Or they don't ask because they're too shy or confused. And then they haven't done the reading. Or they wonder why everyone else is handing in an assignment (as last Thursday -- oops!)
Some of them are brand new to the country, living in North America for the first time, eating different food in a Homestay family's dining room, or trying to recreate a dish from China, Africa, Saudi Arabia, or India with groceries they've bought from the "exotic foods" section of the local (surely overwhelming) grocery stores. They've figured out how to take buses to get from the apartment or basement suite they've managed to rent, but they're anxiously waiting for their student loans to come through before October's rent needs to be paid (so they want desperately to know which books they absolutely must buy this month and which could be worked around until their budget is more elastic).
An African student speaks and writes English adequately enough to have got himself sponsored here on scholarship, but is struggling to understand the various accents it comes in. I struggle with his. I also struggle to understand students who learned their English in Korea, China, Burma/Myanmar, Egypt, Turkey, and Russia. It feels very important to capture their meaning the first time they're brave enough to try out their tongues in a new classroom -- but sometimes it takes all my intelligence and listening skills, every drop of energy I own (and I wish, intensely, for an upgrade of my hearing aids).
A student catapulted only last week from his Chinese home to his new Canadian one explains ruefully that he forgot his newly purchased books on the bus he'd proudly figured out how to take. I worry about what buying replacements will do to his careful budget. I worry more about how he'll catch up on the reading over the weekend -- he tells me that he has to look up every third or fourth word in a dictionary, but ensures me ever so earnestly that he will work very hard and he hopes he will do well. He puts his hands together and bows slightly toward me several times as he thanks me and leaves my office, then in a supposedly more Western gesture, adds an endearing wave. "Bye-bye," he waves. "Enjoy your lunch." And I go back to the now-cold soup whose hasty devouring he'd interrupted, catching me during my lunch, rather than my office hours. Who could have said "No, I'm on my lunch now," and shut the door. Not me, although I'm recognizing yet again that I'll hurriedly have to erect some boundaries, barriers even, if I'm to survive the term without letting all these needs exhaust me.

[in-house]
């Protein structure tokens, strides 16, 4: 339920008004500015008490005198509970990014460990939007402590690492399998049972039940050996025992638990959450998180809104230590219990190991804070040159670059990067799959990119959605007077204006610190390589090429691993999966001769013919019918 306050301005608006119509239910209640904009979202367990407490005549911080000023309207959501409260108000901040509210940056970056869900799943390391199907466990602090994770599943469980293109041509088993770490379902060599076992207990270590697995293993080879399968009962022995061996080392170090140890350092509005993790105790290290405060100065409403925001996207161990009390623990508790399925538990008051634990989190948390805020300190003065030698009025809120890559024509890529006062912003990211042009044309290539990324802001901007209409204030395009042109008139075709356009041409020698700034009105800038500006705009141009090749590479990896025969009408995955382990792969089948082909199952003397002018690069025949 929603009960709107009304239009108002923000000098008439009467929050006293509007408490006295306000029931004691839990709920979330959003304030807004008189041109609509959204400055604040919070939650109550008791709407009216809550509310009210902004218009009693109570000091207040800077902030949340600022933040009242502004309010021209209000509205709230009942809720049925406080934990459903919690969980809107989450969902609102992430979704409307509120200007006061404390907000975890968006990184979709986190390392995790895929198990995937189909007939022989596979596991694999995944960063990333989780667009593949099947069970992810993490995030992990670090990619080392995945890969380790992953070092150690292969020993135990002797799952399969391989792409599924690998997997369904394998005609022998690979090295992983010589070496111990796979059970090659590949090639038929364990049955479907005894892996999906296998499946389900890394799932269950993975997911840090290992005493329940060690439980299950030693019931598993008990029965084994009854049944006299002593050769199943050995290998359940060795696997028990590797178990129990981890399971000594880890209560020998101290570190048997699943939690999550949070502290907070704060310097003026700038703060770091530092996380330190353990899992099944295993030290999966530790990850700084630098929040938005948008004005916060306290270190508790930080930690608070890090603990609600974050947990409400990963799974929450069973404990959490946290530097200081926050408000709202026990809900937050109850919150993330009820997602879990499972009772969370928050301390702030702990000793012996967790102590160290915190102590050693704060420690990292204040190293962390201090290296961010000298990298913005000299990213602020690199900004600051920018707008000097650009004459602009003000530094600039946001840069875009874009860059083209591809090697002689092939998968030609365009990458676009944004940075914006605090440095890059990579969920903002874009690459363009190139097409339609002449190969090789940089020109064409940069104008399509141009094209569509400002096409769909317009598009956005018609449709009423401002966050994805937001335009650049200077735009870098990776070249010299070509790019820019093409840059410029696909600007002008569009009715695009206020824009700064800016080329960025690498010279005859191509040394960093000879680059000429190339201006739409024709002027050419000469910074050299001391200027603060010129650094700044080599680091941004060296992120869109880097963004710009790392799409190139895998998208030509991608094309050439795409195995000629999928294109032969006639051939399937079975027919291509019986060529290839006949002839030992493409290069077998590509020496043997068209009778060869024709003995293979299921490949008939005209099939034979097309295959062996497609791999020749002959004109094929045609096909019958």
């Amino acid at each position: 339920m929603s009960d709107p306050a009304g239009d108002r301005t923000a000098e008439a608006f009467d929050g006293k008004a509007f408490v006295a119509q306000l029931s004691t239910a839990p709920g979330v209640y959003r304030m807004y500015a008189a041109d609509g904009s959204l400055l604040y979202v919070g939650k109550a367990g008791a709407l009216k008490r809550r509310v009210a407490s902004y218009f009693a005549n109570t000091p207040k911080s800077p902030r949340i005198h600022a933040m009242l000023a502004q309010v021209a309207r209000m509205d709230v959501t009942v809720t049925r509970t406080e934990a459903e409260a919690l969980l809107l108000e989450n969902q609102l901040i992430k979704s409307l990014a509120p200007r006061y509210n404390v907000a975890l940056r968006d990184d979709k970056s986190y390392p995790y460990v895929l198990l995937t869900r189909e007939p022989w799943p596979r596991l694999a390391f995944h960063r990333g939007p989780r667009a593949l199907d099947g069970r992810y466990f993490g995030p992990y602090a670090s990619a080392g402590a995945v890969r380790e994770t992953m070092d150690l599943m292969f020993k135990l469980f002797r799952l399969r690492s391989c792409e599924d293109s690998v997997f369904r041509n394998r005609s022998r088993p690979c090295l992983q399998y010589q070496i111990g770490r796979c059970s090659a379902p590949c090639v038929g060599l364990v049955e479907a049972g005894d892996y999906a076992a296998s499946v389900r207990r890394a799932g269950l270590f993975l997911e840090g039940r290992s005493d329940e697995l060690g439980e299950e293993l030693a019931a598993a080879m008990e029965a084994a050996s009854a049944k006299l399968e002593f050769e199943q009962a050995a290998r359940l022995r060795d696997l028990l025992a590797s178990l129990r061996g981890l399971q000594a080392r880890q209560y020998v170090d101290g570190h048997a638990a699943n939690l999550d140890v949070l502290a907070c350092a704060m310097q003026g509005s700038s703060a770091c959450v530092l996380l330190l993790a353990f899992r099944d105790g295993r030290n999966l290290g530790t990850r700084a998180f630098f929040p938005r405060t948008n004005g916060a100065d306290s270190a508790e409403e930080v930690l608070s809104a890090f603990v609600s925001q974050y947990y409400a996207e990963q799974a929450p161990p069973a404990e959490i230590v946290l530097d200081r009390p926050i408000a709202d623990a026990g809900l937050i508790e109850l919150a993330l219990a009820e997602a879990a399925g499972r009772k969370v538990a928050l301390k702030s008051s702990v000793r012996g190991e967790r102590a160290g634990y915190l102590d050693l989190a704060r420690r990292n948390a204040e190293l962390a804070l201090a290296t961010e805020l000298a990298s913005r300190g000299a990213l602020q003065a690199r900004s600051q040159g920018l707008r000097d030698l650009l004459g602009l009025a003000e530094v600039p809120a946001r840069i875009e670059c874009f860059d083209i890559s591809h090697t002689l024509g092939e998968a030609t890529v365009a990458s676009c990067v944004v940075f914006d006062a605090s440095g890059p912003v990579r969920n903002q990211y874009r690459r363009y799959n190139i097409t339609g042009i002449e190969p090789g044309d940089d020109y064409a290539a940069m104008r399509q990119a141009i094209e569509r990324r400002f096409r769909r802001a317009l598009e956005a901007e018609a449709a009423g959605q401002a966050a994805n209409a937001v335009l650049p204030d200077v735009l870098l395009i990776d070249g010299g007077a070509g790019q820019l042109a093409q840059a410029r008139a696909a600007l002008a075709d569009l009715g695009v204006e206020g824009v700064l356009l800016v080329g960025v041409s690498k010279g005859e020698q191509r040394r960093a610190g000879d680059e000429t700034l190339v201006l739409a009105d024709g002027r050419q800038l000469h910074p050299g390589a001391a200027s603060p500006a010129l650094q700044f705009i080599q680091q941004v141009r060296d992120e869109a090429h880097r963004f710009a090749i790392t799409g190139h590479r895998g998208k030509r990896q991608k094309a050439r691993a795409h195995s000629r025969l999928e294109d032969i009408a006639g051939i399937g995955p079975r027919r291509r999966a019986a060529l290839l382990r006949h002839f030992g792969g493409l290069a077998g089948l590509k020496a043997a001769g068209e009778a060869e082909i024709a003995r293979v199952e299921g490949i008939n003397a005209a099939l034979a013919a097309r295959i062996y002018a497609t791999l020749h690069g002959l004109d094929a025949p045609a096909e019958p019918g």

I'm faced with marking and prep that will take up many hours of my weekend, and I'm committed to a two-hour run today. Part of me is already panicking at the evaporation of time before I start another week whose pace sometimes seems unsustainable. But I've got a little plan: I thought I'd try assembling some images into posts that will remind me, and show you, the ways that beckon me to calm. I am unlikely to have a full free weekend from now until the end of term, but there are pockets of sustenance, and it seems important to choose them, to honour them, to note and acknowledge them with mindful attention.
So here's a start. Remember that each of these images can be enlarged with a simple click of your mouse. I have a large screen and find it very satisfying to call up the whole sunrise, mountains, mist, ocean waves, cliché flying bird and all. I dissolve into it, breathing, letting the day's stresses recede for a moment or two.